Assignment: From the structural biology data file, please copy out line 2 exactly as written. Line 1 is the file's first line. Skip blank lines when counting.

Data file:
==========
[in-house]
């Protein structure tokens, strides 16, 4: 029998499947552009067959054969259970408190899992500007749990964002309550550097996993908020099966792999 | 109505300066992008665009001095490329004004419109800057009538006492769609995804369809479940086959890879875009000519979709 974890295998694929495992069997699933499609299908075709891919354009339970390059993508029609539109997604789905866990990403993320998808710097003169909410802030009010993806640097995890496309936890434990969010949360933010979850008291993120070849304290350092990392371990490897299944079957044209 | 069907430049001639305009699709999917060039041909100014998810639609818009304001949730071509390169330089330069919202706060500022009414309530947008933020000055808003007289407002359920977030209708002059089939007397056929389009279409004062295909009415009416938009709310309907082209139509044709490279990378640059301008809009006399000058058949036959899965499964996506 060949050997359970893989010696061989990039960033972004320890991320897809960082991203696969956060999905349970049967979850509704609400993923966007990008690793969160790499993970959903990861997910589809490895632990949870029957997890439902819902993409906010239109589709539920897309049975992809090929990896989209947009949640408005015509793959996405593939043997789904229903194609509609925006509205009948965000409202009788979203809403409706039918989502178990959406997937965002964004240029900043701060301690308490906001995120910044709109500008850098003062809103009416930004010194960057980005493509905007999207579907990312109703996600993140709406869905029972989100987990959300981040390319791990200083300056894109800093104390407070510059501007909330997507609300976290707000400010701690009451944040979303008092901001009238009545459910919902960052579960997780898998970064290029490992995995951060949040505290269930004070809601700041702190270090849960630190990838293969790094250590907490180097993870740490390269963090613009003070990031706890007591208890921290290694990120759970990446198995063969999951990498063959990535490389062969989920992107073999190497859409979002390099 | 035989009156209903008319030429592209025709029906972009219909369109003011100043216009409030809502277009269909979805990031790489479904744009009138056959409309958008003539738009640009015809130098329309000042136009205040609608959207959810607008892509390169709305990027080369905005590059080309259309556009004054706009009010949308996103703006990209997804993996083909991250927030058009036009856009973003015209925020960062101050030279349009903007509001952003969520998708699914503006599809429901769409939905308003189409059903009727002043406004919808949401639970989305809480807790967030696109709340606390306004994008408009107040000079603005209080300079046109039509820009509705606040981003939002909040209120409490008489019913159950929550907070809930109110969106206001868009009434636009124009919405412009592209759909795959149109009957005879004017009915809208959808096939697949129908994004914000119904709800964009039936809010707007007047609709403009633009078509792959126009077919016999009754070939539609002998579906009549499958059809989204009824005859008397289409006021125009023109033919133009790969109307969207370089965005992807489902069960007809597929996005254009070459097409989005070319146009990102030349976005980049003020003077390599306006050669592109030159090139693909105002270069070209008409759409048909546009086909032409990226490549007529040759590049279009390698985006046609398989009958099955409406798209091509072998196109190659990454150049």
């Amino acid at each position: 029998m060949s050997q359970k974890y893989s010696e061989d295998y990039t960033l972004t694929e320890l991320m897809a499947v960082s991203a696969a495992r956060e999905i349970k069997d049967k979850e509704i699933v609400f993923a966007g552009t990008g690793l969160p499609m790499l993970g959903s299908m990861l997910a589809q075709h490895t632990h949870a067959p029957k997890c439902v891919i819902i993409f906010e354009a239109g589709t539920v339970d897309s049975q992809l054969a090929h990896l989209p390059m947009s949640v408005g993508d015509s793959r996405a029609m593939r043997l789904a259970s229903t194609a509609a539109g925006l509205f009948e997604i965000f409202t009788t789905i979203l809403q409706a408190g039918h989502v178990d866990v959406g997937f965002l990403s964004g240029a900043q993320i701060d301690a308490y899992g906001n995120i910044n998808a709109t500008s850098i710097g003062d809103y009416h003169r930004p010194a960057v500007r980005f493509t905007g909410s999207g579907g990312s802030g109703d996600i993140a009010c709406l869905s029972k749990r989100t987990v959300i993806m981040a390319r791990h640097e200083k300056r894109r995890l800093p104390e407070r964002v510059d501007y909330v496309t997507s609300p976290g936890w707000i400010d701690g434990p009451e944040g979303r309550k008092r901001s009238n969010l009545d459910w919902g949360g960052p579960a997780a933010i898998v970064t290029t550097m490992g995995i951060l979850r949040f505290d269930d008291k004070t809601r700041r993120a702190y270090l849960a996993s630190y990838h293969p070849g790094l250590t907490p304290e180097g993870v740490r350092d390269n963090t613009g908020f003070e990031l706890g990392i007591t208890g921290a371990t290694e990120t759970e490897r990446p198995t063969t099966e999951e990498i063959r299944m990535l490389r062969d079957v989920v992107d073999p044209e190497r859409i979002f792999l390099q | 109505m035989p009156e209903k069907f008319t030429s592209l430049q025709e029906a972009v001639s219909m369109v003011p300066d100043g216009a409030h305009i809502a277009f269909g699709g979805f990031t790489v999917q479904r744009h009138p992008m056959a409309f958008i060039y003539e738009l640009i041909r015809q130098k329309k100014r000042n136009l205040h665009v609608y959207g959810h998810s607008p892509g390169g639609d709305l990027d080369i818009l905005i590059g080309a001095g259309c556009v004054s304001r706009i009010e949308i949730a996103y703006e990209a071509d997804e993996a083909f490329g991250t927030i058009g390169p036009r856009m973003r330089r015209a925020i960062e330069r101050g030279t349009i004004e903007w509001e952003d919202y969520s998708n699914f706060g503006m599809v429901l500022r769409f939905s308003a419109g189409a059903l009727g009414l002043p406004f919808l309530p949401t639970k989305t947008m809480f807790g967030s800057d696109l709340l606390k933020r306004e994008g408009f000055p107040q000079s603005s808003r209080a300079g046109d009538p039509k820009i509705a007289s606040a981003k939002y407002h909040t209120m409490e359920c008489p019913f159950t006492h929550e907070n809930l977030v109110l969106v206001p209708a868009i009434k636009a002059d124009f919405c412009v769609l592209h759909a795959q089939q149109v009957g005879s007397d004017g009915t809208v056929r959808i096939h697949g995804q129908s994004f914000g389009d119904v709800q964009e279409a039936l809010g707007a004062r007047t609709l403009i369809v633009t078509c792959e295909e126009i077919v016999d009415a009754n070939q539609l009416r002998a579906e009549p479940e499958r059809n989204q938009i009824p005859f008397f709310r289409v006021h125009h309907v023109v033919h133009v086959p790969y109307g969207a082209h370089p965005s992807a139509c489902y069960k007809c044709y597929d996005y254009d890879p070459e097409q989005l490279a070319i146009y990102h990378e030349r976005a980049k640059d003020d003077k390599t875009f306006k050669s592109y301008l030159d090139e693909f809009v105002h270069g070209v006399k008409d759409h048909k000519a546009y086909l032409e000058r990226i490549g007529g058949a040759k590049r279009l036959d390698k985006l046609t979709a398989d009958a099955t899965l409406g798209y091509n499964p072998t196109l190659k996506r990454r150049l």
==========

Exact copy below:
């Protein structure tokens, strides 16, 4: 029998499947552009067959054969259970408190899992500007749990964002309550550097996993908020099966792999 | 109505300066992008665009001095490329004004419109800057009538006492769609995804369809479940086959890879875009000519979709 974890295998694929495992069997699933499609299908075709891919354009339970390059993508029609539109997604789905866990990403993320998808710097003169909410802030009010993806640097995890496309936890434990969010949360933010979850008291993120070849304290350092990392371990490897299944079957044209 | 069907430049001639305009699709999917060039041909100014998810639609818009304001949730071509390169330089330069919202706060500022009414309530947008933020000055808003007289407002359920977030209708002059089939007397056929389009279409004062295909009415009416938009709310309907082209139509044709490279990378640059301008809009006399000058058949036959899965499964996506 060949050997359970893989010696061989990039960033972004320890991320897809960082991203696969956060999905349970049967979850509704609400993923966007990008690793969160790499993970959903990861997910589809490895632990949870029957997890439902819902993409906010239109589709539920897309049975992809090929990896989209947009949640408005015509793959996405593939043997789904229903194609509609925006509205009948965000409202009788979203809403409706039918989502178990959406997937965002964004240029900043701060301690308490906001995120910044709109500008850098003062809103009416930004010194960057980005493509905007999207579907990312109703996600993140709406869905029972989100987990959300981040390319791990200083300056894109800093104390407070510059501007909330997507609300976290707000400010701690009451944040979303008092901001009238009545459910919902960052579960997780898998970064290029490992995995951060949040505290269930004070809601700041702190270090849960630190990838293969790094250590907490180097993870740490390269963090613009003070990031706890007591208890921290290694990120759970990446198995063969999951990498063959990535490389062969989920992107073999190497859409979002390099 | 035989009156209903008319030429592209025709029906972009219909369109003011100043216009409030809502277009269909979805990031790489479904744009009138056959409309958008003539738009640009015809130098329309000042136009205040609608959207959810607008892509390169709305990027080369905005590059080309259309556009004054706009009010949308996103703006990209997804993996083909991250927030058009036009856009973003015209925020960062101050030279349009903007509001952003969520998708699914503006599809429901769409939905308003189409059903009727002043406004919808949401639970989305809480807790967030696109709340606390306004994008408009107040000079603005209080300079046109039509820009509705606040981003939002909040209120409490008489019913159950929550907070809930109110969106206001868009009434636009124009919405412009592209759909795959149109009957005879004017009915809208959808096939697949129908994004914000119904709800964009039936809010707007007047609709403009633009078509792959126009077919016999009754070939539609002998579906009549499958059809989204009824005859008397289409006021125009023109033919133009790969109307969207370089965005992807489902069960007809597929996005254009070459097409989005070319146009990102030349976005980049003020003077390599306006050669592109030159090139693909105002270069070209008409759409048909546009086909032409990226490549007529040759590049279009390698985006046609398989009958099955409406798209091509072998196109190659990454150049």